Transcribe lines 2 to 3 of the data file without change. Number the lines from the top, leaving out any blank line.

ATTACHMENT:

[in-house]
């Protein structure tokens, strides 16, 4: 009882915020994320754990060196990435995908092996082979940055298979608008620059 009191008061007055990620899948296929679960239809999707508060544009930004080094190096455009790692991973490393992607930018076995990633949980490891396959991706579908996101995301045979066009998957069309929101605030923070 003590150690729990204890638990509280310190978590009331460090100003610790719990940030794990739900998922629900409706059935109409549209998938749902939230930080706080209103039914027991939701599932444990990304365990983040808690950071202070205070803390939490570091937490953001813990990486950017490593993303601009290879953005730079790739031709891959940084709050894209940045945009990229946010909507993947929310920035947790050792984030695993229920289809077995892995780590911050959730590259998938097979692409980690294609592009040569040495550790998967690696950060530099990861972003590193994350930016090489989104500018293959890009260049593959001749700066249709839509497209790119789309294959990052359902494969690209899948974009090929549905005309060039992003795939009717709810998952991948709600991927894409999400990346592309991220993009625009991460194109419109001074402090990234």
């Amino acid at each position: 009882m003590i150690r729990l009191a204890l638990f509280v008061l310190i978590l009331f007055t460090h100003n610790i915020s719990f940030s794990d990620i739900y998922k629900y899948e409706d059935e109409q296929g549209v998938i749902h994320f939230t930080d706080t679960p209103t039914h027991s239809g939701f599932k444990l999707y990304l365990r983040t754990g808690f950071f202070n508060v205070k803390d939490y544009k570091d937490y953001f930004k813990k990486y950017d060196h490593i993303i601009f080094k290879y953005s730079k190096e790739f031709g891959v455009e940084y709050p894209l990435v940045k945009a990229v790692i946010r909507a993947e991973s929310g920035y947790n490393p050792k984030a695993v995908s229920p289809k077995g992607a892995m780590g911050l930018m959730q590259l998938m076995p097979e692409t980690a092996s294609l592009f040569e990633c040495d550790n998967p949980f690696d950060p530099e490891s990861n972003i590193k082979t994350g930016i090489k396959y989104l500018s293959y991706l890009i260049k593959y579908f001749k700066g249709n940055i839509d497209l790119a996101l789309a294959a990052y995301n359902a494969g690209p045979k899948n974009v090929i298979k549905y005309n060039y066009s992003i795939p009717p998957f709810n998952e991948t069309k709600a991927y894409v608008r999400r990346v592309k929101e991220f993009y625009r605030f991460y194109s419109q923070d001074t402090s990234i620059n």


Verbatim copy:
């Protein structure tokens, strides 16, 4: 009882915020994320754990060196990435995908092996082979940055298979608008620059 009191008061007055990620899948296929679960239809999707508060544009930004080094190096455009790692991973490393992607930018076995990633949980490891396959991706579908996101995301045979066009998957069309929101605030923070 003590150690729990204890638990509280310190978590009331460090100003610790719990940030794990739900998922629900409706059935109409549209998938749902939230930080706080209103039914027991939701599932444990990304365990983040808690950071202070205070803390939490570091937490953001813990990486950017490593993303601009290879953005730079790739031709891959940084709050894209940045945009990229946010909507993947929310920035947790050792984030695993229920289809077995892995780590911050959730590259998938097979692409980690294609592009040569040495550790998967690696950060530099990861972003590193994350930016090489989104500018293959890009260049593959001749700066249709839509497209790119789309294959990052359902494969690209899948974009090929549905005309060039992003795939009717709810998952991948709600991927894409999400990346592309991220993009625009991460194109419109001074402090990234």
């Amino acid at each position: 009882m003590i150690r729990l009191a204890l638990f509280v008061l310190i978590l009331f007055t460090h100003n610790i915020s719990f940030s794990d990620i739900y998922k629900y899948e409706d059935e109409q296929g549209v998938i749902h994320f939230t930080d706080t679960p209103t039914h027991s239809g939701f599932k444990l999707y990304l365990r983040t754990g808690f950071f202070n508060v205070k803390d939490y544009k570091d937490y953001f930004k813990k990486y950017d060196h490593i993303i601009f080094k290879y953005s730079k190096e790739f031709g891959v455009e940084y709050p894209l990435v940045k945009a990229v790692i946010r909507a993947e991973s929310g920035y947790n490393p050792k984030a695993v995908s229920p289809k077995g992607a892995m780590g911050l930018m959730q590259l998938m076995p097979e692409t980690a092996s294609l592009f040569e990633c040495d550790n998967p949980f690696d950060p530099e490891s990861n972003i590193k082979t994350g930016i090489k396959y989104l500018s293959y991706l890009i260049k593959y579908f001749k700066g249709n940055i839509d497209l790119a996101l789309a294959a990052y995301n359902a494969g690209p045979k899948n974009v090929i298979k549905y005309n060039y066009s992003i795939p009717p998957f709810n998952e991948t069309k709600a991927y894409v608008r999400r990346v592309k929101e991220f993009y625009r605030f991460y194109s419109q923070d001074t402090s990234i620059n």